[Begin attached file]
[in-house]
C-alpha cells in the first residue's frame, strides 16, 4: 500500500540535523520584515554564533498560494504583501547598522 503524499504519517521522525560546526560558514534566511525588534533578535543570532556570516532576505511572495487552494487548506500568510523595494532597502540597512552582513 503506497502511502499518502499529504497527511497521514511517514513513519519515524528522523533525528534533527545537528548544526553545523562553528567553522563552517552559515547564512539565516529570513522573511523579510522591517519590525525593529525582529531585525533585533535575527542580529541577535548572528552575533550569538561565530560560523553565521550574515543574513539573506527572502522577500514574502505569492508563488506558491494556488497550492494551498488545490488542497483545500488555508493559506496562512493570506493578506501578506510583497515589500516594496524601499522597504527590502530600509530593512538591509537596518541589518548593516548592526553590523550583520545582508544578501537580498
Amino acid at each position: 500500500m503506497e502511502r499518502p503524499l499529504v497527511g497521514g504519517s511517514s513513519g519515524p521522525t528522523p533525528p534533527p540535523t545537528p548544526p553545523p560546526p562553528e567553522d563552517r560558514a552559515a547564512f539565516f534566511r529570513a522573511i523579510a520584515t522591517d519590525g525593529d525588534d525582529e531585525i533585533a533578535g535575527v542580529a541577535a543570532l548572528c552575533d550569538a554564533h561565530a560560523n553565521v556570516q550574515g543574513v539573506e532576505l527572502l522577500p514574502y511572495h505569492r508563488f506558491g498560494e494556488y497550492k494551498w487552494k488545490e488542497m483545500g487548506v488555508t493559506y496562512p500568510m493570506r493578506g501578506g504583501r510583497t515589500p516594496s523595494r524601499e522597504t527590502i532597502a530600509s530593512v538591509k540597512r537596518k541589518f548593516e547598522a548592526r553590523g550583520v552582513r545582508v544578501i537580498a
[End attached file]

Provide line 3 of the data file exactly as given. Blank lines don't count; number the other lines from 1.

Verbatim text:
Amino acid at each position: 500500500m503506497e502511502r499518502p503524499l499529504v497527511g497521514g504519517s511517514s513513519g519515524p521522525t528522523p533525528p534533527p540535523t545537528p548544526p553545523p560546526p562553528e567553522d563552517r560558514a552559515a547564512f539565516f534566511r529570513a522573511i523579510a520584515t522591517d519590525g525593529d525588534d525582529e531585525i533585533a533578535g535575527v542580529a541577535a543570532l548572528c552575533d550569538a554564533h561565530a560560523n553565521v556570516q550574515g543574513v539573506e532576505l527572502l522577500p514574502y511572495h505569492r508563488f506558491g498560494e494556488y497550492k494551498w487552494k488545490e488542497m483545500g487548506v488555508t493559506y496562512p500568510m493570506r493578506g501578506g504583501r510583497t515589500p516594496s523595494r524601499e522597504t527590502i532597502a530600509s530593512v538591509k540597512r537596518k541589518f548593516e547598522a548592526r553590523g550583520v552582513r545582508v544578501i537580498a